20/10

I’m just back from services at Shir Hadash; this was a special service, to celebrate the 20th anniversary of the congregation and our Rabbi’s 10th year with us. All of the past Rabbis were there, we had a Torah reading, and a special song was commissioned for the occasion — and with all of that, we still finished before 10. But then there was the gala Oneg Shabbat (goodies!), and that kept us (well, me) busy for another hour.

It was a very good service; the only problem is that we’re finding it difficult to fit into our building, and the building is only two years old!

I could continue with my tales of Windows woe (this time on my new laptop), but I’d rather keep today’s entry positive. Shabbat Shalom!

Windows is a Four-Letter Word

Since my computer is almost three years old, I immediately hoped it was a hardware problem so that I’d have an excuse to get a new machine (my motherboard only supports AGP 1x cards, so a new graphics card might have been hard to find). But I made the mistake of mentioning the problem at work today, and one of my friends suggested I look for a new driver and see if that would help.

This seemed like a good idea, since I was running the original Win98 drivers for the Viper 330. And, sure enough, there were new drivers on Diamond’s site. And a new BIOS, too. So I downloaded them and set to work.

The install procedure seemed simple enough: reset the system to VGA, reboot, and run INSTALL from the directory with the new drivers. When I told Windows to drop down to VGA, it complained — said that wasn’t the hardware I had. But it was willing to let me do it anyway, and I rebooted in glorious 16-color, 640×480 resolution, ready for the next step.

The next step seemed pretty easy, too; but Diamond’s install program told me that I had some files which were newer than the ones it wanted to install, and suggested I keep the ones I had. So I did. And then I rebooted.

And then things started to go wrong. Windows wouldn’t let me set the display to anything better than straight VGA resolution (though it claimed I was running the Diamond Viper 330 drivers). If I did try, it required me to reboot, then told me that my hardware wouldn’t support this mode, and dropped back to VGA resolution.

16 colors is not enough to edit pictures, so I decided I’d better persever. My next step was to reinstall the driver again. I got the same results. At least it was consistent.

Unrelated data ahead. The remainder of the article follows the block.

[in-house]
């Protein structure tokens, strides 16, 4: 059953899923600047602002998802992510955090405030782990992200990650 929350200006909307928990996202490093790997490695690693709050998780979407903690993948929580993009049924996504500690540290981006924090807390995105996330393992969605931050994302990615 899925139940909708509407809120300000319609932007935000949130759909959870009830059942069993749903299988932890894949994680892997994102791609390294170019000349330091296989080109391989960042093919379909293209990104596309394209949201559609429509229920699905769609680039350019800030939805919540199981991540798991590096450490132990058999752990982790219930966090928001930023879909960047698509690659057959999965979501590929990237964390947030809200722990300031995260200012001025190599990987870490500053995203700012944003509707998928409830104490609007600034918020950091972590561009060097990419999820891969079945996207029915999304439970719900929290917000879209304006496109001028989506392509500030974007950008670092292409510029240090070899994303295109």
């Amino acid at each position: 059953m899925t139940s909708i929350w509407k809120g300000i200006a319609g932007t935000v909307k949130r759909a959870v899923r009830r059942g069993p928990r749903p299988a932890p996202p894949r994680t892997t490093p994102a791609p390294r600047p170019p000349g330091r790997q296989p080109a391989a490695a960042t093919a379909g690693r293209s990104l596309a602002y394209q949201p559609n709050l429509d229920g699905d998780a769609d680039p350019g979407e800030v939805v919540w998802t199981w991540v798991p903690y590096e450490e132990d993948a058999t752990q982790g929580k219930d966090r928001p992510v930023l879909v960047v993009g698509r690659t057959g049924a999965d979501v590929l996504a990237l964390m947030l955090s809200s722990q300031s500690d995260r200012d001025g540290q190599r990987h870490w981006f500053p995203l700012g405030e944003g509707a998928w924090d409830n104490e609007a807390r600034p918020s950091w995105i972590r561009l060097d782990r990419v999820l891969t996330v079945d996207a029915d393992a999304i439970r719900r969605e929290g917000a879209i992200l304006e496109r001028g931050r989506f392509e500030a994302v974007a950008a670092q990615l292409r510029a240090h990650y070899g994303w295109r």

So then I flashed the new BIOS into the card (a step I took most reluctantly). And I rebooted Windows. And nothing had changed.

By this time, I was getting annoyed — I actually had things I wanted to do on the computer other than play with drivers. So I deleted the display driver and let Plug-and-Play reinstall it from the Win98 distribution.

This got me back on the air — I could go back to my normal resolution and color depth — but when I went into Thumbs Plus, it still got the blurry picture, so I hadn’t fixed my original problem.

I decided to make one more attempt; this time, instead of using the Diamond installer, I used the regular Windows driver install. It complained that I might not be using the best driver in the world, but it installed the driver with no warnings about downlevel modules. And when I rebooted for the tenth time this evening, it worked — and so did Thumbs Plus!

So I guess I can wait a little longer for a new system. That’s probably just as well — it’d come with the successor to Win98, and I feel like I’ve been through enough for a while without telling Microsoft to go ahead and “Windows Me!”

Tall Ships, Hard Candy, and a Skunky Aroma

That pretty much describes our long Labor Day weekend visit to Chicago
(pics to come). Diane’s has a cousin there who’s been inviting us to
visit for a couple of years, and we were finally able to make it happen
this past weekend. She lives two blocks from the
Museum of Science and Industry, so
we were pretty sure we’d see that museum, but other than that, we did
very little pre-planning.

By happy coincidence, AT&T Tall Ships Chicago was scheduled for the
weekend; we didn’t know about it until we were en route to Chicago, but
we quickly changed our lack of plans to include at least one trip to
Navy Pier to see the ships.

Saturday

Saturday, we slept late, but eventually caught the bus downtown to the
Field Museum and visited
Sue, as well as
seeing Underground
Adventure
(which charges an additional fee — I don’t think it’s
worth it) and part of “Inside Ancient Egypt”, plus bits and pieces of
other exhibits we passed along the way. I particularly enjoyed
Urban
Anthropology: CITY 2000
, photos of Chicago In The Year 2000 from an
anthropological viewpoint.

They eventually threw us out of the museum and we found the Metra
station to take the train back down to Hyde Park. I bought three
tickets, but when we got on the train, the conductor told me that I only
needed two, because Jeffrey was free. I wish I’d known that when I was
fighting with the ticket machine to get it to take the last couple of
dollar bills.

Later that evening, we walked to a nearby supermarket, where, among
other things, I discovered the motherlode of hard candy; in addition to
the expected Brach’s Pick-a-Mix, they had Daintee (from England) and
Peerless (a local Chicago
brand). I ignored the Brach’s and bought a small amount of the other
two — good stuff!

Sunday

On Sunday, we used that left-over Metra ticket to go back downtown; this
time, we had to run to get to the station for the 10:40am train. I
still had to fight with the machine, and Jeffrey had to go under the
turnstile (it wouldn’t work without a ticket, and we already knew he
didn’t need a ticket!), but we made it, and met Diane’s younger cousin,
Dori, who was on her way to work at the
Terra Museum of American Art.
She helped us find a CTA station so we could buy a mag-stripe bus ticket
so that we wouldn’t need to have exact change for the rest of our rides